Preparing seniors for winter in the Pacific Northwest
If you're like me and most others who live near a rainy coast, you hang onto summer fearing for when the days grow shorter and the skies turn gray. Though there are some advantages to colder months, such as more time for reading and the excuse to cook heartier food.
With one of the strangest and tumultuous summers in recent history almost behind us, it’s time to get life and home ready for winter. Health experts predict the pandemic will stretch through 2021, which adds another factor to planning.
Here are some tips to consider while savoring the last few rays of the season.
Start stocking your pantry
A healthy immune system is key to keeping winter colds away, and especially important during a global health crisis.
Speak with a caregiver or family member about food shopping and planning to ensure you or your loved one is getting the nutrients they need when they need it. Luckily, there are numerous grocery shopping services out there that can take the stress away from heading out to the store in the pouring rain. Forbes recently published a list of best delivery services by region and preference.
In the next month or so, stock the pantry with essentials, such as pasta, beans and other dried goods. The New York Times has a good guide on how to stock pantry staples for all types of cooks.
If you or the senior you care for feel comfortable shopping yourself, check out SeaCare’s guide on how to to do it safely.
Get the closet ready for cold weather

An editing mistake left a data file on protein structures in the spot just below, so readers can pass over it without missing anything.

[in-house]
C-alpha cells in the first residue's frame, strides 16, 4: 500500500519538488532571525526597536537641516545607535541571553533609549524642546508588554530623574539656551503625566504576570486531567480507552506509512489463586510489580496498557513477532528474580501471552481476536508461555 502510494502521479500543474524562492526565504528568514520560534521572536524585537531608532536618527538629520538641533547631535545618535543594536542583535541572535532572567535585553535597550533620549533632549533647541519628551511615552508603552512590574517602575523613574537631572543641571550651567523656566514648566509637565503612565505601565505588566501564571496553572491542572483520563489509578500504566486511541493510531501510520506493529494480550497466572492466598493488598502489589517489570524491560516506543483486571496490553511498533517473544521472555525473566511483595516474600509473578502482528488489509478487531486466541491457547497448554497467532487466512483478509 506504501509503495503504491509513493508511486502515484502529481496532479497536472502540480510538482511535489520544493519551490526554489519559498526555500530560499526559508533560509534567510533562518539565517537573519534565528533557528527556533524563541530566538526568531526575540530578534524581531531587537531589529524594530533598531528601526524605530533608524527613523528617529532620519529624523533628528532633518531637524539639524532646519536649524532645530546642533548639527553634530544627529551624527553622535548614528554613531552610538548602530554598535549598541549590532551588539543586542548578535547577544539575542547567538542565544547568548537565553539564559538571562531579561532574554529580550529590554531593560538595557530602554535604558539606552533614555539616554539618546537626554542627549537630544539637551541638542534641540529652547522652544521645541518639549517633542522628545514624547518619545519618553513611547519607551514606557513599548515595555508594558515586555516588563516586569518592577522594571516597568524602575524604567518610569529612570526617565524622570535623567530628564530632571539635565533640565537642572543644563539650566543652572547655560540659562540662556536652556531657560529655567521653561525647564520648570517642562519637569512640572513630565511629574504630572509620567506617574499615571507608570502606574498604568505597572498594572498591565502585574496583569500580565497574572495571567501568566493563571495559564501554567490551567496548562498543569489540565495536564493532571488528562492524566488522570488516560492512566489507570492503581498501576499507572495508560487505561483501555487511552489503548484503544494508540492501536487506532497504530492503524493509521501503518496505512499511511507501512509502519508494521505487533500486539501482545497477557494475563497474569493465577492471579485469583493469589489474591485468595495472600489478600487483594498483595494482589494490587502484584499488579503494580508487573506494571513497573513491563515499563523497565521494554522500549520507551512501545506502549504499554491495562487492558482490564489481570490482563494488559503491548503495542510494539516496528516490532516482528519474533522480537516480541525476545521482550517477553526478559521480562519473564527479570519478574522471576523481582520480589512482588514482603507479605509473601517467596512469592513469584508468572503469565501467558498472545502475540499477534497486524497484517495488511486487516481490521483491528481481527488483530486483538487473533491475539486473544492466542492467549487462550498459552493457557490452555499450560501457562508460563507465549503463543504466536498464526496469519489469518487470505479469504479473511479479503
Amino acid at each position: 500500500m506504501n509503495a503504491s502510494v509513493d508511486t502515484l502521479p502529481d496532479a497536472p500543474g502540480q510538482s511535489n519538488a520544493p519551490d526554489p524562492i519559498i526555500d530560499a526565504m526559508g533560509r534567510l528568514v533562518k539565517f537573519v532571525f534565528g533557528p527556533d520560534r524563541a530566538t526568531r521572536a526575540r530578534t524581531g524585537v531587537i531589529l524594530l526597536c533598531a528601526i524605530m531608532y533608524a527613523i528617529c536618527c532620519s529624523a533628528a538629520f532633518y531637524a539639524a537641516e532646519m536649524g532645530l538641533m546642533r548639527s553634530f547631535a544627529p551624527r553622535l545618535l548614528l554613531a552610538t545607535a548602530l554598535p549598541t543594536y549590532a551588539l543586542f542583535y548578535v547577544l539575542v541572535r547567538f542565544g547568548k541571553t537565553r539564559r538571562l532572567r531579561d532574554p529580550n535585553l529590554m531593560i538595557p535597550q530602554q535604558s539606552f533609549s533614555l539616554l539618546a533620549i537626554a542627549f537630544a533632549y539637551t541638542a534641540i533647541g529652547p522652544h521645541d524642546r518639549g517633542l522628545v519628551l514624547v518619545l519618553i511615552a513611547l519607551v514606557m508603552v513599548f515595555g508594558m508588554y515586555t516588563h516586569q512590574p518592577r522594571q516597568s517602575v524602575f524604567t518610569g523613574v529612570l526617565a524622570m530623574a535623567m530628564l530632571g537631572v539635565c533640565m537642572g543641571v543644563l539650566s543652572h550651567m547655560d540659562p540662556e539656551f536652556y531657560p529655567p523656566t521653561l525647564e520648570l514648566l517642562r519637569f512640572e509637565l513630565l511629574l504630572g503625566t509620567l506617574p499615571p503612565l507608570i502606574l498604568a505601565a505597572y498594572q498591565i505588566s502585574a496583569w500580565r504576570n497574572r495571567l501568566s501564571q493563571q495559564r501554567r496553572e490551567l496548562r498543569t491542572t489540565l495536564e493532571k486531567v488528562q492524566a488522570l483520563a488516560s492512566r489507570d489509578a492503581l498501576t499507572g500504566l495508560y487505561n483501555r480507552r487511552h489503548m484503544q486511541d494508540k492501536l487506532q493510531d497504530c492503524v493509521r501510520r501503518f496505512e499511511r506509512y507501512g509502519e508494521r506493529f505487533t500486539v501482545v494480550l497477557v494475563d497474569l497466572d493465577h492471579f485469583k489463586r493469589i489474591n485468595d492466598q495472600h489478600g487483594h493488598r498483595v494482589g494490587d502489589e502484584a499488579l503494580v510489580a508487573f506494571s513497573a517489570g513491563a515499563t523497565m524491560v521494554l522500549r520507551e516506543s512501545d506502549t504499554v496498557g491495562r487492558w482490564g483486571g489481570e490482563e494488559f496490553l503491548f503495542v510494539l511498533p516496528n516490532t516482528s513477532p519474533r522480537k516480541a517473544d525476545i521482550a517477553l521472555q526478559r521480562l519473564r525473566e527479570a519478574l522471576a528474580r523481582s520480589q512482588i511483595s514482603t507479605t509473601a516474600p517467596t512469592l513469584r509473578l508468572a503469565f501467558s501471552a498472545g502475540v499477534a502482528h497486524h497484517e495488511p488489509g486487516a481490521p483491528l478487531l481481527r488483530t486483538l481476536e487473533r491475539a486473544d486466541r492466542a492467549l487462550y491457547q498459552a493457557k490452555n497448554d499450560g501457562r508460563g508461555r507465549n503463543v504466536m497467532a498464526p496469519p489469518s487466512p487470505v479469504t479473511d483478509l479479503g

Now is the time to locate all those sweaters and scarves you packed away to keep winter out of sight and out of mind (at least that’s what I did!). Older adults are more susceptible to hypothermia from even mild temperature drops, and as we all know in the pacific northwest, fall weather comes fast.
Another cold weather hazard is falling, which is the most common injury among the elderly. The right shoes make all the difference in safely moving about your day. Some sturdy rain boots can keep your feet dry and on the ground, and are easy to slip on.
Keeping a box or drawer of gloves, hats and scarves by the front door is a good way to one, be organized, and two, leave prepared every time you step out your front door.
And of course, we can’t forget about the most essential pacific northwest accessory- the raincoat. Check that there’s no tears and holes before you'll be needing it. You can also spray it down with a waterproof finish to make sure no drops leak to the inside, and hang it by the front door so that it goes with you on every excursion.
Make a point to be active, regardless of the weather
Even without open senior centers or ways to socialize in groups, there are many ways to keep the blood flowing in colder months.
Swimming is a great low-impact activity that can also be social. After a change in state policy, Washington’s public pools, indoor and out, are now open at less than 25 percent capacity. Group classes of less than 5 people can also resume within social distancing requirements.
Doing yoga regularly is another way to stay active indoors. There are countless websites, apps and YouTube channels that offer free or low-cost classes. The practice keeps you limber and can improve your balance to avoid falls.